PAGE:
IMF projects 8.25% growth in Myanmar led by rising gas production

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N73OVV8VQXEconomic growth is accelerating and inflation is stabilising in Myanmar but the country needs sustained policy and institutional reforms even as the authorities’ capacity is being strained, the IMF said in a statement.

“The economic outlook is favourable. Growth is expected to average 8.25 per cent in the next few years, led by rising gas production and investment. Inflation is expected to remain under control at around 6 per cent over the medium term.”

Myanmar’s current account deficit is estimated to have widened to 5.5 per cent of the GDP in 2013/14, but is said to have been more than financed by foreign direct investment, new loans and inflows related to telecommunications licenses.

International reserves held by the Central Bank of Myanmar increased to $4.5 billion by end-March, covering 2.75 months of prospective imports.
After depreciating in 2013, the exchange rate has stabilised and the country is now at a low risk of debt distress.

Myanmar’s medium and long-term prospects remain strong, but require sustained policy and institutional reforms even as the authorities’ capacity is being strained, IMF said.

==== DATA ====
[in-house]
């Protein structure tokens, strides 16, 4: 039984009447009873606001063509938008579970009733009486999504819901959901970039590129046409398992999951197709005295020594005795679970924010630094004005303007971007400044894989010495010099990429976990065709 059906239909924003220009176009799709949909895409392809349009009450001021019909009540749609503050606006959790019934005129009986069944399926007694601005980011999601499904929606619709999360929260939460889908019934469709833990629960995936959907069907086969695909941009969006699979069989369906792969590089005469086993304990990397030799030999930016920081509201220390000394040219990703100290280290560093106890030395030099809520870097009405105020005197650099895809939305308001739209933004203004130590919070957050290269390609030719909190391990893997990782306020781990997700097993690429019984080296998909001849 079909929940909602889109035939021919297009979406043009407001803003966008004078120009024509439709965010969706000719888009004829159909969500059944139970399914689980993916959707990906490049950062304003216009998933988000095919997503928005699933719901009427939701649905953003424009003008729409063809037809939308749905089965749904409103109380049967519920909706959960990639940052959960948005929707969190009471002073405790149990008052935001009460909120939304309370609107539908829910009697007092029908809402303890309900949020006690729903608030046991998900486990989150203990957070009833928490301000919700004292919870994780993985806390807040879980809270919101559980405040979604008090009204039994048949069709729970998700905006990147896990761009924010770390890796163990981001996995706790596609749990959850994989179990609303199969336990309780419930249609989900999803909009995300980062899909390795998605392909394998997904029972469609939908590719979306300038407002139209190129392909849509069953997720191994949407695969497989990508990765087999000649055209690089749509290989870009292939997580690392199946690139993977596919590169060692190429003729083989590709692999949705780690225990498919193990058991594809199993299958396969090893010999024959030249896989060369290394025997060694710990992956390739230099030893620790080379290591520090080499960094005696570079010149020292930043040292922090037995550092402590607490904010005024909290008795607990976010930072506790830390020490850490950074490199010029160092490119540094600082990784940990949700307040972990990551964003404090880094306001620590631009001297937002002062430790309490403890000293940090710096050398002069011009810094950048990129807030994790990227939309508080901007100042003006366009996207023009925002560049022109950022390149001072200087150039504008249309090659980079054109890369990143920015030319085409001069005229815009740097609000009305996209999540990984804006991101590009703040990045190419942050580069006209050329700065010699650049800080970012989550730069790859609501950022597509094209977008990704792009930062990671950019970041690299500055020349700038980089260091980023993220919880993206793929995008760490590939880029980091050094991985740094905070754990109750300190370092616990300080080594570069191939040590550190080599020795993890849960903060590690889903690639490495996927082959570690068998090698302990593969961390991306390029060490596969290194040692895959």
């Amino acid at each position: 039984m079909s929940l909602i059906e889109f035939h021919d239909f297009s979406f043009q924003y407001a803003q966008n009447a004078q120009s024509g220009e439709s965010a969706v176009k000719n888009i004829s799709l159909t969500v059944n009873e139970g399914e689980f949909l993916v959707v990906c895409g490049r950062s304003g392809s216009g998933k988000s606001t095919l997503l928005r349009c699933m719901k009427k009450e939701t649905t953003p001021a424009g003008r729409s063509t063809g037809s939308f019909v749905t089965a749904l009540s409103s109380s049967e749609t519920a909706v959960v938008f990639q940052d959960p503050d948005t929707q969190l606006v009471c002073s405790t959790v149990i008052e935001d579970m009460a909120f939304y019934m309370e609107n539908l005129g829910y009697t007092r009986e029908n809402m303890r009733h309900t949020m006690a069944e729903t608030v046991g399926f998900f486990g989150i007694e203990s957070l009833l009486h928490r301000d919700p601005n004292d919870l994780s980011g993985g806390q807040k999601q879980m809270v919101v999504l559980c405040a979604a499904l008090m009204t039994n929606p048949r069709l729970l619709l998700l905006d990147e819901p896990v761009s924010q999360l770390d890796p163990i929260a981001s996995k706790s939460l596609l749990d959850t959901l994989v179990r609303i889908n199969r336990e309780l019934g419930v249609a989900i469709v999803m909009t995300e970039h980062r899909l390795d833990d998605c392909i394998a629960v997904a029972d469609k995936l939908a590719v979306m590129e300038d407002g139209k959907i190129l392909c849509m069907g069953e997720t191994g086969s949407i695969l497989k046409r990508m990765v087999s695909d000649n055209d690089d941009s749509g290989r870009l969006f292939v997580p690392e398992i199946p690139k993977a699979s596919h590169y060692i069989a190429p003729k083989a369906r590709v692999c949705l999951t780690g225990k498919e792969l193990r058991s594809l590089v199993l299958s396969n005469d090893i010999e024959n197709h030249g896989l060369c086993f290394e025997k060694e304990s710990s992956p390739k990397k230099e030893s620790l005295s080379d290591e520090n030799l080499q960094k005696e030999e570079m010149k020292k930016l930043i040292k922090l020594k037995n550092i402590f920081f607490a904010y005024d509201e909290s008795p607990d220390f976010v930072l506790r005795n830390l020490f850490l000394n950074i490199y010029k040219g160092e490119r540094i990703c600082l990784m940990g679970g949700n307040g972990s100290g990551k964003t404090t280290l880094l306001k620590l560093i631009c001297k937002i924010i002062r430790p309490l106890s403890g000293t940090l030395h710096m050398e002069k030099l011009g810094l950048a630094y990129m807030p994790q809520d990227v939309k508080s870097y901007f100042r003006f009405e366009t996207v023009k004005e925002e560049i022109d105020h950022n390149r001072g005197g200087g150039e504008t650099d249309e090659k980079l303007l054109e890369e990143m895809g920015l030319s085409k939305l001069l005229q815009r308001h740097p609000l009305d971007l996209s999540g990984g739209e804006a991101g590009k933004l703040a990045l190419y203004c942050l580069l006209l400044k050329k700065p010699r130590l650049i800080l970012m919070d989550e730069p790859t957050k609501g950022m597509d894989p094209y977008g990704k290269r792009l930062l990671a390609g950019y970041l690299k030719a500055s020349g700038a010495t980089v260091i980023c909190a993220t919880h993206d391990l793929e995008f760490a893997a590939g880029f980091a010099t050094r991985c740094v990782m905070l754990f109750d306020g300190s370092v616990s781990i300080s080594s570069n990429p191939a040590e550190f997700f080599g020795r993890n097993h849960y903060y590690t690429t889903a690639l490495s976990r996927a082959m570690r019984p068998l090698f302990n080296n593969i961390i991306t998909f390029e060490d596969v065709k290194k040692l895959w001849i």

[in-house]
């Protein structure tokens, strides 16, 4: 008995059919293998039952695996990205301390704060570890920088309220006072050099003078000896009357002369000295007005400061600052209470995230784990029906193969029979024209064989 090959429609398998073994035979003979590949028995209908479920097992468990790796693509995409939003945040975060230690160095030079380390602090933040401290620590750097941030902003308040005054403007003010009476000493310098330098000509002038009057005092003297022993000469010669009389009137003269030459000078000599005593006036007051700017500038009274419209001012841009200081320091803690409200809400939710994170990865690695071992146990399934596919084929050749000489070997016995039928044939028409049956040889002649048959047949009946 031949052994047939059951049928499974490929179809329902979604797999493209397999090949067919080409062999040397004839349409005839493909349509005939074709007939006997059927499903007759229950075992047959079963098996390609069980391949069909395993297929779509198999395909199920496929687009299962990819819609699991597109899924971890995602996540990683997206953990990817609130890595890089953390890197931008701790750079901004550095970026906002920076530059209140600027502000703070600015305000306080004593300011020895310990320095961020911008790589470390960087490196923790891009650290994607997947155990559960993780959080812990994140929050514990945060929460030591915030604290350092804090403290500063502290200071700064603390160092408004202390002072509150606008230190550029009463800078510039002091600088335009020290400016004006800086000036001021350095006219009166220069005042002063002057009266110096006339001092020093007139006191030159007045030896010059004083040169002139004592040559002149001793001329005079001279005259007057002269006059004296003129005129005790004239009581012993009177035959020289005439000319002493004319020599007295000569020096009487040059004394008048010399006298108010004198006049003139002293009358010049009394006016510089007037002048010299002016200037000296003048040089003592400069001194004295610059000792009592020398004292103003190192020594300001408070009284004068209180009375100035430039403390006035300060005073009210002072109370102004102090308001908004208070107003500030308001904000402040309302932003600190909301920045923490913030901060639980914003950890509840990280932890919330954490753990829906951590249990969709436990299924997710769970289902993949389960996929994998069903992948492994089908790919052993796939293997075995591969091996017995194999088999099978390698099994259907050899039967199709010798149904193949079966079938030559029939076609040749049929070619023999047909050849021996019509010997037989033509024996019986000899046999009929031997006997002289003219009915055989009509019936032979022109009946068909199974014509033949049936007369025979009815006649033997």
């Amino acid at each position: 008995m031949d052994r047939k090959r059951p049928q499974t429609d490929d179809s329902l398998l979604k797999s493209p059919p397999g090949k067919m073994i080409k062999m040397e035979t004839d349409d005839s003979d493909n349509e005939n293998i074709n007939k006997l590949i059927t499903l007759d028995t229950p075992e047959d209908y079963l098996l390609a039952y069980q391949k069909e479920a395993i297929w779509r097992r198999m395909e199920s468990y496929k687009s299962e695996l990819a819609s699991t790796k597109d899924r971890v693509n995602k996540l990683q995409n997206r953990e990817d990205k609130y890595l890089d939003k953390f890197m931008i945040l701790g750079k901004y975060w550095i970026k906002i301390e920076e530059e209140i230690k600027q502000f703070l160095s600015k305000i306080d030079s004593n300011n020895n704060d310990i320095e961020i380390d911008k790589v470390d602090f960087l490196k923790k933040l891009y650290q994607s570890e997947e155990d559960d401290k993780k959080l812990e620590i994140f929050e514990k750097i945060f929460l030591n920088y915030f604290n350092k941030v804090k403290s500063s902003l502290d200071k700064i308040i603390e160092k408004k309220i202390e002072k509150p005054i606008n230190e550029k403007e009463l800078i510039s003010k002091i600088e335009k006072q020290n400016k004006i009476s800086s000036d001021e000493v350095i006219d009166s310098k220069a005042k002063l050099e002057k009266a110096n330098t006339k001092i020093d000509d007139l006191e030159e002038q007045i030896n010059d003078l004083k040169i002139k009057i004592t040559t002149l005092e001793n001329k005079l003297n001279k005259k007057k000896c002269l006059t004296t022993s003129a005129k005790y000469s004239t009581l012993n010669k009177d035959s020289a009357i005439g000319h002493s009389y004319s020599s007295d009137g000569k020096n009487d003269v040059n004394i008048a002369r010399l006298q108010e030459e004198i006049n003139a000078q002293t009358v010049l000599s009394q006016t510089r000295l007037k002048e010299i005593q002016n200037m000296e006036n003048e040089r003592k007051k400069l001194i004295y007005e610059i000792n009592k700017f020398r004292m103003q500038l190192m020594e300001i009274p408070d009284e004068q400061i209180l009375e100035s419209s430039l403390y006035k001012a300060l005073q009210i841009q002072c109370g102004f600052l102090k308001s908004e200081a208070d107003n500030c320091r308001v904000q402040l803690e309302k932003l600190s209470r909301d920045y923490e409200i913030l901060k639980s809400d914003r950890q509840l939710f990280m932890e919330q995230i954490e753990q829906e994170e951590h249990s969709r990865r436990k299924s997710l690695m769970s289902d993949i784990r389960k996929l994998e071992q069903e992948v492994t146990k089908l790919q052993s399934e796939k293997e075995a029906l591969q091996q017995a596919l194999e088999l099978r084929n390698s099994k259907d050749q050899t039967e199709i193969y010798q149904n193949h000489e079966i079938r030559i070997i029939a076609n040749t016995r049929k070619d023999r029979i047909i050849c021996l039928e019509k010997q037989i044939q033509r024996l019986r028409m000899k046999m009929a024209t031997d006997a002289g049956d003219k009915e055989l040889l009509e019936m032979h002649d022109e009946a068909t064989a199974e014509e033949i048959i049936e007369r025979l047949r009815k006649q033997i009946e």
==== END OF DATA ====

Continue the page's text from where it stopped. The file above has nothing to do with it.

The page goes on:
“In order to achieve rapid and inclusive growth, it is vital to maintain near-term macroeconomic stability while building modern institutions and sound policy frameworks to manage the budget and financial sector. Risks arise from thin external and fiscal buffers, particularly as the authorities’ capacity to develop and implement policies and absorb technical assistance is being stretched,” the report read.

The entry of foreign banks in Myanmar will burden nascent supervisory capacity and challenge monetary and exchange rate management, particularly in the face of continuing demand-side pressures on inflation.

At the same time, structural fiscal risks are building as tax exemptions increase even as expenditure pressures rise. External borrowing for off-budget operations is also increasing.

On the upside, large one-off inflows from concession fees for oil and gas exploration could materialise in the near term.

The IMF said the continued progress in Myanmar’s economic reform programme is commendable as it has contributed to strong growth. But the economy faces risks in the short run as fiscal buffers are thin.

IMF recommended further efforts to reinforce policy and institutional frameworks and pursue structural reforms.

“Continued technical assistance from the Fund and other international institutions remains critical given Myanmar’s vast transformational needs and limited capacity.”

The fund said the establishment of an automatic mechanism to transfer public sector foreign exchange earnings to the central bank is urgent. The central bank’s internal systems, particularly in accounting and reserves management, also need to improve.

 

 

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Reading Time: 2 minutes